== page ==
Morning Talk: Quarter Life Crisis
Quarter Life Crisis. I have heard this term a lot in the past few years, and now, it becomes more popular to discuss, especially among people in my generation who turn 26 this year. You see your friends are getting married, having kids (more than one!), pursuing a higher degree, starting their own business, signing up for international races, and another fabulous kick-off in their life. This achievement somehow becomes a pressure as we might think that others are doing better than us or one step ahead, unconsciously. Neighbor's grass always looks greener, doesn't it?
Recently, I observed some of my female friends and found that the topic of marriage is still becoming hot to talk about. “Gua udah 26 nih. Temen-temen gua udah pada nikah.” was the most reason I often heard from them. I was very tempted to reply, “So what?” but I preferred listening to them in the first place and trying to put myself in their shoes. When I dug deeper, they said that they are getting to worry because they haven’t found "the one" yet, while their friends did. In my opinion, this is where insecurity starts taking over and tries to steal people's true happiness.
Looking at where we are now, I can say that social media is a significant factor in increasing people’s anxiety levels. We are easily exposed to the images of people's life or achievement in the virtual world, and unconsciously, it makes us compare ourselves with them. This process of comparison can affect our self-esteem. In extreme cases, some people commit suicide due to unbearable social pressure or having a never-enough feeling. Psychologists highly suggest for those who have suicidal thoughts do social media detox for a period of time. If we cannot filter the content wisely, we won't stop comparing ourselves with others. We always feel less. We feel left behind. And, believe me, it is not good for our mental health.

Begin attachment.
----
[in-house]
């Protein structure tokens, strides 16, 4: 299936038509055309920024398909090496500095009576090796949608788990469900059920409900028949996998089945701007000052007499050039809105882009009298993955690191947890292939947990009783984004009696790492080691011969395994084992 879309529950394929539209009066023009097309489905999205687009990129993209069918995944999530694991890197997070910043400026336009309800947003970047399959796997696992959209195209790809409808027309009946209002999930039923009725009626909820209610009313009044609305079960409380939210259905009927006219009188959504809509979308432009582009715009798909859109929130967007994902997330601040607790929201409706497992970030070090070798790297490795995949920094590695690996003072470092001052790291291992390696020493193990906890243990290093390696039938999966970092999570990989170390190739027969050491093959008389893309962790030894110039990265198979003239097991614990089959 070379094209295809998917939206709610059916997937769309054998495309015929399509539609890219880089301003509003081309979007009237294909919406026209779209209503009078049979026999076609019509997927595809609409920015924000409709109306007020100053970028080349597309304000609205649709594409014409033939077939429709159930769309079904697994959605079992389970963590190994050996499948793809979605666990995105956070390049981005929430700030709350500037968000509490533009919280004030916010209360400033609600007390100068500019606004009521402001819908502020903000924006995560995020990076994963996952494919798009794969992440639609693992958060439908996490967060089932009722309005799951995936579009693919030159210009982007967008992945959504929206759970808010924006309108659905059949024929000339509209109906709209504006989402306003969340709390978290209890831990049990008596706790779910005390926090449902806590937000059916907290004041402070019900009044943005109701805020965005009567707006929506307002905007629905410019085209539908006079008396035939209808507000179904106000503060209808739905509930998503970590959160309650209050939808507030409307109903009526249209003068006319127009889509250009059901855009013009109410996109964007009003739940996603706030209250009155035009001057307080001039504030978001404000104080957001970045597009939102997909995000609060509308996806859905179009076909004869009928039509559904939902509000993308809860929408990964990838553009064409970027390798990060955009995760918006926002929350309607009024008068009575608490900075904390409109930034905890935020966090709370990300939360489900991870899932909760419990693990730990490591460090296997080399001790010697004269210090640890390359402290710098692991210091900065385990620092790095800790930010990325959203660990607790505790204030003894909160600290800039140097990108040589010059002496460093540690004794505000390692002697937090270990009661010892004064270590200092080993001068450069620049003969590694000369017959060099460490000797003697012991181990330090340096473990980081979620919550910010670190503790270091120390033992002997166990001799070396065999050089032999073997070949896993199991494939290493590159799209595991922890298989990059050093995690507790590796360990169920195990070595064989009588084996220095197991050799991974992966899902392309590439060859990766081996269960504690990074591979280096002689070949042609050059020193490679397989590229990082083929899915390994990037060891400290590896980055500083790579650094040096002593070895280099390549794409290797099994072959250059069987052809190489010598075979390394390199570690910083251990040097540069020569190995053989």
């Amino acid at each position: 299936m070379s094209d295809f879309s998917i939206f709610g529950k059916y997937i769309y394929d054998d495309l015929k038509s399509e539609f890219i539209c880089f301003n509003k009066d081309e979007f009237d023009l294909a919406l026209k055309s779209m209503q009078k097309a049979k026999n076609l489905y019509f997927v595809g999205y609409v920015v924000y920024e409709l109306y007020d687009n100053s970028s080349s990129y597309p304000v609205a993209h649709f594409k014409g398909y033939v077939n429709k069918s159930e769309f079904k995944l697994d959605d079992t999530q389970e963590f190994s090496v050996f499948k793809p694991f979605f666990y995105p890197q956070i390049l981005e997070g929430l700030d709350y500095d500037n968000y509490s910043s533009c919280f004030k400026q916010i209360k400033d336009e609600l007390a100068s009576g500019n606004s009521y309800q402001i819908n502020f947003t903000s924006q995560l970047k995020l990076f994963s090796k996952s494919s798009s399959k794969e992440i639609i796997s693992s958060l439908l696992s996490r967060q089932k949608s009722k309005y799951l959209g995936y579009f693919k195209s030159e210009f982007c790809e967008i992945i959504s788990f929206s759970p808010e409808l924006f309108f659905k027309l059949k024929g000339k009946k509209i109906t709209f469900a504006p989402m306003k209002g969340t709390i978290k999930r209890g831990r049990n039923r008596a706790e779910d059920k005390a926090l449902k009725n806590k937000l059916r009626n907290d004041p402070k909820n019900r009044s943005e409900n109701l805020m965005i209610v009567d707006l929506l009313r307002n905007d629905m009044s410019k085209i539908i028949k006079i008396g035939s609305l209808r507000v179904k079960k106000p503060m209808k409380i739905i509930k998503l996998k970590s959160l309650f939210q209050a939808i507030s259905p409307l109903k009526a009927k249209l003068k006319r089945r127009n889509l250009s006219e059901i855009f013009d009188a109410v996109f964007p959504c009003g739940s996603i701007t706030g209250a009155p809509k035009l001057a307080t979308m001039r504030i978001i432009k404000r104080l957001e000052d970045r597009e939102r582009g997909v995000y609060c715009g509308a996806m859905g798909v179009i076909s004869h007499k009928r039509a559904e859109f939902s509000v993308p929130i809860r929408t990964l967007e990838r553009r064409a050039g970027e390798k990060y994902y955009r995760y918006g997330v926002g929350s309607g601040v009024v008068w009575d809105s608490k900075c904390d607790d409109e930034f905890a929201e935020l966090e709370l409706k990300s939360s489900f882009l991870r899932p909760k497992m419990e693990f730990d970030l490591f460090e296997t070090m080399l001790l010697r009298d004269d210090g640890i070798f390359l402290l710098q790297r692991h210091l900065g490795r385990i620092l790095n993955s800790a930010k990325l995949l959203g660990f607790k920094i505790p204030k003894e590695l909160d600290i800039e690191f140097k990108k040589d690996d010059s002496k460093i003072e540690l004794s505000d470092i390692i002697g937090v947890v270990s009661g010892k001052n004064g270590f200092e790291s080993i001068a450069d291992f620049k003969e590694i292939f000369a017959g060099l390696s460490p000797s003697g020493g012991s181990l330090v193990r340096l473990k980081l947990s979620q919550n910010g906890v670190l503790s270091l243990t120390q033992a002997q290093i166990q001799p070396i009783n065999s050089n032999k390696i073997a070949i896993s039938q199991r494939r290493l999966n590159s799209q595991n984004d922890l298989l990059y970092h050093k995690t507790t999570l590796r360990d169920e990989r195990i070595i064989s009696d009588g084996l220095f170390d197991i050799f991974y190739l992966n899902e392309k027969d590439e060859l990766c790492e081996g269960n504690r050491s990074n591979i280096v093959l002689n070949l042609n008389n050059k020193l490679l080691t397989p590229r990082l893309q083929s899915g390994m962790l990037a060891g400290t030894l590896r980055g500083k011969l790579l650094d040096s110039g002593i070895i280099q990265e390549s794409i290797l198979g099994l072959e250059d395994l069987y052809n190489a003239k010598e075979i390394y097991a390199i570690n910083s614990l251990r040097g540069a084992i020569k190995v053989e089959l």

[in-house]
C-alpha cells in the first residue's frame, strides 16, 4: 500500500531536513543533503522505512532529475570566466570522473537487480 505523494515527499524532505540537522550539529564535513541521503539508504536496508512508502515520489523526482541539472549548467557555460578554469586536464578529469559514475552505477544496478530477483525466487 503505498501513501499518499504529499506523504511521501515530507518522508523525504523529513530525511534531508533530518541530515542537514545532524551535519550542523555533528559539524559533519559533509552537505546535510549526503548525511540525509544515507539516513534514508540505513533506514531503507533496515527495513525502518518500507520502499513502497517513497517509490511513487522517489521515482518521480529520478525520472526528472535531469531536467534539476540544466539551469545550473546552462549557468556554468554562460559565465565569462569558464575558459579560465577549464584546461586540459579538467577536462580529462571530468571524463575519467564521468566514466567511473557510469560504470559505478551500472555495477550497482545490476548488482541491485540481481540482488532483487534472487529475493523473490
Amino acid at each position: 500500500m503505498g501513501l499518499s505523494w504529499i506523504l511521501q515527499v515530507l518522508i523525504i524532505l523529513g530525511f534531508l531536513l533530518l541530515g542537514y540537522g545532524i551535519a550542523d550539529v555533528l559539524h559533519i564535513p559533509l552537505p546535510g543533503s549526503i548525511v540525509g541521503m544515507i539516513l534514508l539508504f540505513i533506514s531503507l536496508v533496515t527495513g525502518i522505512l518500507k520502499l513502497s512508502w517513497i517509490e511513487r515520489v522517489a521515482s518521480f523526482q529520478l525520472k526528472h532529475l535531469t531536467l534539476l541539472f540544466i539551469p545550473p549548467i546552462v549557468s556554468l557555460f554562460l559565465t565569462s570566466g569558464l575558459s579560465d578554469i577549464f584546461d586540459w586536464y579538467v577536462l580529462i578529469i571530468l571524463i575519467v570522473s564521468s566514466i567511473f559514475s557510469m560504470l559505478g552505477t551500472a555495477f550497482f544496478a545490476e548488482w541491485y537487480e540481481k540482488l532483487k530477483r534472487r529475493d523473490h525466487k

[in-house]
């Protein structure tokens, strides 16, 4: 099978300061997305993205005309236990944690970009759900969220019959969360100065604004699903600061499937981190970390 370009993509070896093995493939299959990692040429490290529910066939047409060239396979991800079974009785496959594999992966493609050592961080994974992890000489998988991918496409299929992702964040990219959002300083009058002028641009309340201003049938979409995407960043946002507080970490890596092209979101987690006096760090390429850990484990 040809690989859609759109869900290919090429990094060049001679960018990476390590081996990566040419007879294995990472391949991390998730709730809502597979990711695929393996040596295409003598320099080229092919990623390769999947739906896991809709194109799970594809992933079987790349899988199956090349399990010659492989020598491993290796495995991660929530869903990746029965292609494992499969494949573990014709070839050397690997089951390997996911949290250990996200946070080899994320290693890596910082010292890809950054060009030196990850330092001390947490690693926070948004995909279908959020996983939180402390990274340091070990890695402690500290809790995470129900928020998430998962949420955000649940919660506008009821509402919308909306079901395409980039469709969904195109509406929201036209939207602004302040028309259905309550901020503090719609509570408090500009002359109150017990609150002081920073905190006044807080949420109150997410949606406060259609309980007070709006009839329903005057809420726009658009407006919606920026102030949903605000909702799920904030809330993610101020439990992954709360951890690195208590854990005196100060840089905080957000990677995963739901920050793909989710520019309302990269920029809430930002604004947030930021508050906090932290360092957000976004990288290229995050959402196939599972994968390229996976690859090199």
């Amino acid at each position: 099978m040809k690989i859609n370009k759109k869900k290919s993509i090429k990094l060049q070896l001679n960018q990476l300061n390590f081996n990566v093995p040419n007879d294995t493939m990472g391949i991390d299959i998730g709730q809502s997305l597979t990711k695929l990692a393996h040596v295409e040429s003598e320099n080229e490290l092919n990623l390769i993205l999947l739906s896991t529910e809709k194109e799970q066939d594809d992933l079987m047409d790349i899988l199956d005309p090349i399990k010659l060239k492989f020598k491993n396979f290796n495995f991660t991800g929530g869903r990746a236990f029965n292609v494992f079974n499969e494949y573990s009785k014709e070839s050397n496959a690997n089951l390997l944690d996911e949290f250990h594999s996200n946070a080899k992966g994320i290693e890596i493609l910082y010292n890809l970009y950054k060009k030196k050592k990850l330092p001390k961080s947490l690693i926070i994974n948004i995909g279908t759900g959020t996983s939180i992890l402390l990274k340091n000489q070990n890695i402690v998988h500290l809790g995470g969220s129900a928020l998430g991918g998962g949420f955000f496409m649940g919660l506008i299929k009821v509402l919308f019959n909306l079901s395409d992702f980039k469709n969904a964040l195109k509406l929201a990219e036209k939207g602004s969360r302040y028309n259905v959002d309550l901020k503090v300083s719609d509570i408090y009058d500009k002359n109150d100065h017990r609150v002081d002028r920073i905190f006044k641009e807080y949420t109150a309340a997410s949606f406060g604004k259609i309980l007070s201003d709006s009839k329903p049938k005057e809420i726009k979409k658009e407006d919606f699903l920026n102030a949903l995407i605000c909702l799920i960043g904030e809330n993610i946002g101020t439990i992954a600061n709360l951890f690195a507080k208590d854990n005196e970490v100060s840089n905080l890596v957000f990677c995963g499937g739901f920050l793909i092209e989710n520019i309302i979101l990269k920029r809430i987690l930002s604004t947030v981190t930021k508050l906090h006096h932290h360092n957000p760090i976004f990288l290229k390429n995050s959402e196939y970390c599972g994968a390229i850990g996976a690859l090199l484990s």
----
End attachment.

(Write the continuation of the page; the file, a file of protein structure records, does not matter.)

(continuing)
On the other hand, hot topics like marriage, relationships, and everything in between are not intensely talked about when I hang out with male friends. Last night, I met my male peers after weeks and we had such a good time. We enjoyably talked about A’s last thrilling experience hiking an exotic mountain in eastern Indonesia, B’s exciting yet nervous interview with an NGO he desired to join in, and C’s preparation to enter a dormitory life to serve his faith. More interesting, huh?
However, as a woman, I can relate to my female friends’ insecurity. I’ve been there. One by one my friends got engaged or married, and deep inside I wished I have it too, soon, until I came to one point where this all, the insecurity and life problem, is an iterative thing. The crisis will always be there. No matter how old we are. I like Iqbal Hariadi’s point of view that saw a quarter-life crisis as a phase we need to pass, just like other stages of life. Each phase has surely its own obstacles. You turn 30, you will face particular problems. You turn 40, life problems may differ but they are still there. Life just goes on.
For me, self-control plays an important role to go through this quarter-life-crisis-thingy. It is only me who can control my mind to not feel less after seeing someone’s achievement on the screen. I urge myself to turn jealousy or insecurity into a power to do things that might be useful for others because you know what? We are young, free, and full of energy!
And to all my female friends:
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